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Seychelles repeals colonial-era law banning gay sex

Nick Duffy May 18, 2016

Popular holiday destination the Seychelles is opening its arms to LGBT people – passing a law to legalise gay sex.

Section 151 of the country’s Penal Code states that a man who has sex with a man “against the order of nature” can be jailed for up to fourteen years.

The law is a hang-over from British colonial rule, and convictions are already very rare – but the Seychelles had pushed to scrap the law entirely.

The country has seen a boon in European tourism after the newly-wed Duke and Duchess of Cambridge – Prince William and Catherine – spent their honeymoon there in 2011.

Tourism accounts for nearly 20% of GDP – and the industry employs 15 percent of the country’s workforce. However, it has largely remained a ‘no-go’ area for LGBT tourism due to the penal code

The country’s Parliament this week passed the Penal Code (Amendment) Bill, 2016.

It says: “This Bill seeks to amend section 151 of the Penal Code in order to decriminalise unnatural offences specified.

“The President has in his State of the Nation Address highlighted the need to abolish the provisions in our laws that criminalise homosexuality between consenting adults in view of the United Nations Human Rights obligation of Seychelles. In 2011 Seychelles accepted to implement the recommendation of the Universal Periodic Review towards the decriminalisation of same sex relationships.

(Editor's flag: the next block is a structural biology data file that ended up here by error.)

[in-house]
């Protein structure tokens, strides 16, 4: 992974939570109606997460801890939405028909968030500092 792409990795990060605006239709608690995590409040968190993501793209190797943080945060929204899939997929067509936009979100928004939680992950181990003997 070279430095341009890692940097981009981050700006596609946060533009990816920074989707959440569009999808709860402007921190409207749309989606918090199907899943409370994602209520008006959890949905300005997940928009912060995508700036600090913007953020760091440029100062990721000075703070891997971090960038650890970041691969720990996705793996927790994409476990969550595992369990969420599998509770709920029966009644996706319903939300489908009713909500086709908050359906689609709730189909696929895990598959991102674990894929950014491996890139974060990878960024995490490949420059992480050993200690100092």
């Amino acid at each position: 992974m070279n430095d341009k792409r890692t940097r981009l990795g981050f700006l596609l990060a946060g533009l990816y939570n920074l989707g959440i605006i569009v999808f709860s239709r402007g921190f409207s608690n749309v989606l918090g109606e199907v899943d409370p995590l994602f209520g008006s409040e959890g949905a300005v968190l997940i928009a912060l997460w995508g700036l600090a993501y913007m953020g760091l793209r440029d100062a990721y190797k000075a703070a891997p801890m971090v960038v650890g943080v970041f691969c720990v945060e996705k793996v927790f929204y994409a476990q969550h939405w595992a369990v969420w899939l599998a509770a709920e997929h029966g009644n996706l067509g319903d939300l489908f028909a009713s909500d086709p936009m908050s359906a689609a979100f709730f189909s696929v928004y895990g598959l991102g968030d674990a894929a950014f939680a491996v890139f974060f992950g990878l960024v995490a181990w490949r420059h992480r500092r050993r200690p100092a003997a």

“To fulfil that said obligation, it is necessary to repeal the aforesaid provisions.”

LGBT rights group ARC International welcomed the news – which came on the International Day Against Homophobia and Transphobia.

The country’s Attorney General Ronny Govinden had acknowledged that international pressure had been a factor in moving forward on the issue, saying: “It is a priority for the country because whenever the Seychelles is participating in an international convention… we face pressures from other countries who are asking us to remove this law.”

He added: “This is a simple amendment to the penal Code which can be done by the National Assembly and this avoids conflict.

“This amendment will just decriminalize homosexuality in Seychelles.”

Foreign Affairs Secretary Barry Faure specifically noted pressures from the UK government, adding: “Seychelles was committed in 2011 to review the law on homosexuality and this had not been done and Britain questions us saying that we have not made progress on this issue.”

Baroness Anelay, the UK’s Human Rights minister, explained to PinkNews this week how the UK government lobbies for LGBT rights across the world.

More: Africa, Anti-gay, colonial, era, Gay, Law, LGBT, Sex, sexuality, Seychelles, Seychelles

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